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Cape Fear River
Capefearrivermap.png
Map of the Cape Fear River drainage basin
Origin North Carolina
Mouth Atlantic Ocean
Basin countries United States
Length 202 mi (325 km)
Avg. discharge 3,885 cu ft/s (110 m³/s)
The Cape Fear River at Smith Creek in Wilmington, NC.

The Cape Fear River is a 202 miles (325 km) long[1] blackwater river in east central North Carolina in the United States. It flows into the Atlantic Ocean near Cape Fear, from which it takes its name. The overall water quality of the river is continuously measured and monitored by the Lower Cape Fear River Program and conducted by the UNCW Aquatic Ecology Laboratory, UNCW Benthic Ecology Laboratory, and the UNCW Icthyology and Fish Ecology Laboratory. The Cape Fear Shiner is endemic to the river basin.

Contents

History

In October 1662, the English explorer, William Hilton, Jr. made a three-week reconnaissance of the lower reaches of the Cape Fear River.

"ye [þe] 4th Octob. we weighed, and went into ye Haven, where was 5.6.7.8 fathoms water, and in a weeks time, spent with ye indians, and in sounding ye River and ye ship turning up alway against ye wind, we gott up 15. or 16. leagues into ye river; and after in our long boate, half of us went 15. leagues further, till at ye head of ye river we could not tell, which of ye many rivers to take, and so returned to our ship, and as we went and came, we found many faire and deep rivers, all ye way running into this Charles River."

Hilton's report contained favorable comments on the fish, fowl, and wildlife of the region. He noted "vast meddows, besides upland fields," "greatt swamps laden with varieties of great oakes, and other trees of all sorts," and the potential for good growing conditions. Hilton wrote that the Indians were "very poor and silly Creatures," that he had observed fewer than one hundred of them, but that they were "very theevish." He wished "all Englishmen, that know how to improve and use a plentiful Countrey and condition, not to delay to posses it...."

During his 1664 visit, Hilton remained almost two months on the Cape Fear. The explorers spent much of their time on the Northeast Branch which they felt was the main channel. They anchored their ship, Adventure, and rowed the ship's long-boat on trips up several tributaries. The longest of these explorations was four days' travel up-stream and two back down.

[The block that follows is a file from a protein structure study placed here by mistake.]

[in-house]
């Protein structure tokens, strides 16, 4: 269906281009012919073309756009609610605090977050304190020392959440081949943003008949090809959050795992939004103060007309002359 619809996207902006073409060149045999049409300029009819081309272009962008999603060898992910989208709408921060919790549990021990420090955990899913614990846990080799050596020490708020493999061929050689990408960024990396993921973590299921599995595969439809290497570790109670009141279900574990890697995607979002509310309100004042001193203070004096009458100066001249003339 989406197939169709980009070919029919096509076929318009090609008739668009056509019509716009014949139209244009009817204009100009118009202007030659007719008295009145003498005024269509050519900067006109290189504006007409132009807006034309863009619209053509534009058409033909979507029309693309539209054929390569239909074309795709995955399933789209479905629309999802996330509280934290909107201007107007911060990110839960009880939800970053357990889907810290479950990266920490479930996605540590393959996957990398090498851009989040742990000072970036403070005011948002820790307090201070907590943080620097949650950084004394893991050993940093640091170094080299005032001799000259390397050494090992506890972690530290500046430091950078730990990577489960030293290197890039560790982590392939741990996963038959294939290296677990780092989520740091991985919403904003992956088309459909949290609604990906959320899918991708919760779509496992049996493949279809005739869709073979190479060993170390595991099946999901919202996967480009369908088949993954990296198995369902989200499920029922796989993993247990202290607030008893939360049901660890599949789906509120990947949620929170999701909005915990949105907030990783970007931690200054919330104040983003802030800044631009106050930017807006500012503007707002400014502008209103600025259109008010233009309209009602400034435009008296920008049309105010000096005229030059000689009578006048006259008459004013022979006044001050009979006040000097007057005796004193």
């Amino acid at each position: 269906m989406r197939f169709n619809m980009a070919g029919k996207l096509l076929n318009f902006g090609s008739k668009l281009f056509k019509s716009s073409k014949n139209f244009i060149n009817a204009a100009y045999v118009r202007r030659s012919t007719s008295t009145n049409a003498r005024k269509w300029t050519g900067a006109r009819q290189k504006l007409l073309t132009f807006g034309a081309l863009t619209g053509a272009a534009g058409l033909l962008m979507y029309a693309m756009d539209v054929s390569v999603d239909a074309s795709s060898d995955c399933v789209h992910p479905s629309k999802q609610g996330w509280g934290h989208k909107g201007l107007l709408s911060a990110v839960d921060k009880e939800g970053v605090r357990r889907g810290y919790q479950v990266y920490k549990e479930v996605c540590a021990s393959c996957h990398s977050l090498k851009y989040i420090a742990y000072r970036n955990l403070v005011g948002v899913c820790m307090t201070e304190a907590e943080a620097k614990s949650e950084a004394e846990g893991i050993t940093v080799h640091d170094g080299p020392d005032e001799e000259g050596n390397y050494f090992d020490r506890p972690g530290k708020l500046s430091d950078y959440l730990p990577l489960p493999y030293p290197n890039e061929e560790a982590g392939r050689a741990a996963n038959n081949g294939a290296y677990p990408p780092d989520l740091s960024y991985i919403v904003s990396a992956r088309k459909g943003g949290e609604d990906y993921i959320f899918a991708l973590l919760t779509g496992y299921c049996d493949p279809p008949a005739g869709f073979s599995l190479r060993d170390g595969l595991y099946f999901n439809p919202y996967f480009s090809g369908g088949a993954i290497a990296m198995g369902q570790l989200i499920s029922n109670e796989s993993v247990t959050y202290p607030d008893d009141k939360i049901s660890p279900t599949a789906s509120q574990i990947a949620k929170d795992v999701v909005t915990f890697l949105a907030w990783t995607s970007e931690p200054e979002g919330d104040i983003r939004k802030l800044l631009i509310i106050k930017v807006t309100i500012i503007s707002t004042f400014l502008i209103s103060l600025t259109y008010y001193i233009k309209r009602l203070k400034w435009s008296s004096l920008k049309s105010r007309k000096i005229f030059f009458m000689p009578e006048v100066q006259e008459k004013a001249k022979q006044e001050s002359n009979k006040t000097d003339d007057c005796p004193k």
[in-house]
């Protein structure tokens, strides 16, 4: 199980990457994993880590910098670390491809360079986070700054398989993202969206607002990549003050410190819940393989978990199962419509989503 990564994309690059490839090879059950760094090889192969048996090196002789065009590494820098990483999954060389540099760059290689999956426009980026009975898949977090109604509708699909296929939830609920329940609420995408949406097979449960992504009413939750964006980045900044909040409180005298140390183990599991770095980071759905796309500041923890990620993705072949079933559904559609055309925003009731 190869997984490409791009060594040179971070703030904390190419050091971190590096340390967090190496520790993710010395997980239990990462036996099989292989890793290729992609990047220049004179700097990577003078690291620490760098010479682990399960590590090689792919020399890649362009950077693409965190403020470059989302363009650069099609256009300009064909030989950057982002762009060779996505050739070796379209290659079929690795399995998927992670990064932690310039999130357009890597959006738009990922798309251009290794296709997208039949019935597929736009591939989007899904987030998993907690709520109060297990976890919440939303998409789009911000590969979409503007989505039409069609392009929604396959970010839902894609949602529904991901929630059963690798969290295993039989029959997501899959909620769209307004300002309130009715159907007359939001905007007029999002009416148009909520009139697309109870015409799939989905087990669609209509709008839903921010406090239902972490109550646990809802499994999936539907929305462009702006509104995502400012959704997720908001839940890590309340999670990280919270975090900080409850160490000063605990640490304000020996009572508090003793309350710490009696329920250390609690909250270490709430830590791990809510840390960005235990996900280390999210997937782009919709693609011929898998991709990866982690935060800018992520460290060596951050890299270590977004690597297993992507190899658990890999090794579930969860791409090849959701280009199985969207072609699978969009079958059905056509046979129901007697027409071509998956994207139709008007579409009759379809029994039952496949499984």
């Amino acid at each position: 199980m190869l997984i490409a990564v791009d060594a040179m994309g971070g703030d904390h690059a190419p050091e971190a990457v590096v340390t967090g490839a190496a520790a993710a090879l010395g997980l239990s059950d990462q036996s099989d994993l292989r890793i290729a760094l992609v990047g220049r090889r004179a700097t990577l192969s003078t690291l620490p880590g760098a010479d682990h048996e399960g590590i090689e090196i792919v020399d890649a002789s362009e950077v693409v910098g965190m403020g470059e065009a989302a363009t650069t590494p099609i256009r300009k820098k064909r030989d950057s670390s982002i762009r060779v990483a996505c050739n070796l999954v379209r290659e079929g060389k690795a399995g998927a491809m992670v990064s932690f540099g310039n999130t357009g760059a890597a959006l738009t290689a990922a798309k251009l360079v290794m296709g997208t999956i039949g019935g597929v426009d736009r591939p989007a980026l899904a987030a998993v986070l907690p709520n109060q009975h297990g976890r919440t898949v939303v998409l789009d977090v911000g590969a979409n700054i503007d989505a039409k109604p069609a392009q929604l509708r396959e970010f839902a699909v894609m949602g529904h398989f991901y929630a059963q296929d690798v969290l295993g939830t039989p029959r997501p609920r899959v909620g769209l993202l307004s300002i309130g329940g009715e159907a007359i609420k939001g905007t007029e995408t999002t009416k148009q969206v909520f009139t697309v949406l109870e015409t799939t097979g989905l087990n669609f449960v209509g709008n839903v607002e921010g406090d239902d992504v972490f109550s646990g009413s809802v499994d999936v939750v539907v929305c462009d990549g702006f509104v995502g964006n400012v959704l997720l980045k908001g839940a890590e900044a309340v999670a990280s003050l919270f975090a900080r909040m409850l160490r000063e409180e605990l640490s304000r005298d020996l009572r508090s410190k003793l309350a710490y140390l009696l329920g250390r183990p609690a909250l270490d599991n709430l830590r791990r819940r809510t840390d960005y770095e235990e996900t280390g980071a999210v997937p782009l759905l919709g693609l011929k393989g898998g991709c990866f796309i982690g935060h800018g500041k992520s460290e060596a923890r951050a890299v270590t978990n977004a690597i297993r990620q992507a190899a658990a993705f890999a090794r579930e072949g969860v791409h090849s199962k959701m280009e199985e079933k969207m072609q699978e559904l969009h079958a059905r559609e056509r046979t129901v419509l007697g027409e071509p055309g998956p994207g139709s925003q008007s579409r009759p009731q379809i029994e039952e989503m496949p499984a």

As the Hilton party left the Cape Fear they "made a purchase of the river and land of Cape Fair, of Wat Coosa...." They found a warning nearthe mouth of the river left by the New Englanders (of the ill-fated colony earlier that year) which disparaged the country and warned against settlement there. Hilton's report concluded with a rebuttal to that warning:

"we have seen facing both sides of the river and branches of Cape Fear aforesaid, as good land and as well timbered as any we have seen in any other part of the world, sufficient to accommodate thousands of our English nation, and lying commodiously by the said river's side."

Course

It is formed at Haywood, near the county line between Lee and Chatham counties, by the confluence of the Deep and Haw rivers just below Jordan Lake. It flows southeast past Lillington, Fayetteville, and Elizabethtown, then receives the Black River approximately 10 miles (16 km) northwest of Wilmington. At Wilmington, it receives the Northeast Cape Fear River and turns south, widening as an estuary and entering the Atlantic approximately 3 miles (5 km) west of Cape Fear.

During the colonial era, the river provided a principal transportation route to the interior of North Carolina. Today the river is navigable as far as Fayetteville through a series of locks and dams. The estuary of the river furnishes a segment of the route of the Intracoastal Waterway.

Bridges

  • Cape Fear Memorial Bridge
  • S. Thomas Rhodes Bridge
  • Isabelle Stellings Holmes Bridge
  • Dan Cameron Bridge
  • Parsley Street Bridge

See also

References

  1. ^ Cape Fear River, The Columbia Gazetteer of North America. Note that despite the gazetteer's claim of the river being the longest entirely within North Carolina, the Neuse River is longer

Sources and external links

Coordinates: 33°53′8″N 78°0′46″W / 33.88556°N 78.01278°W / 33.88556; -78.01278

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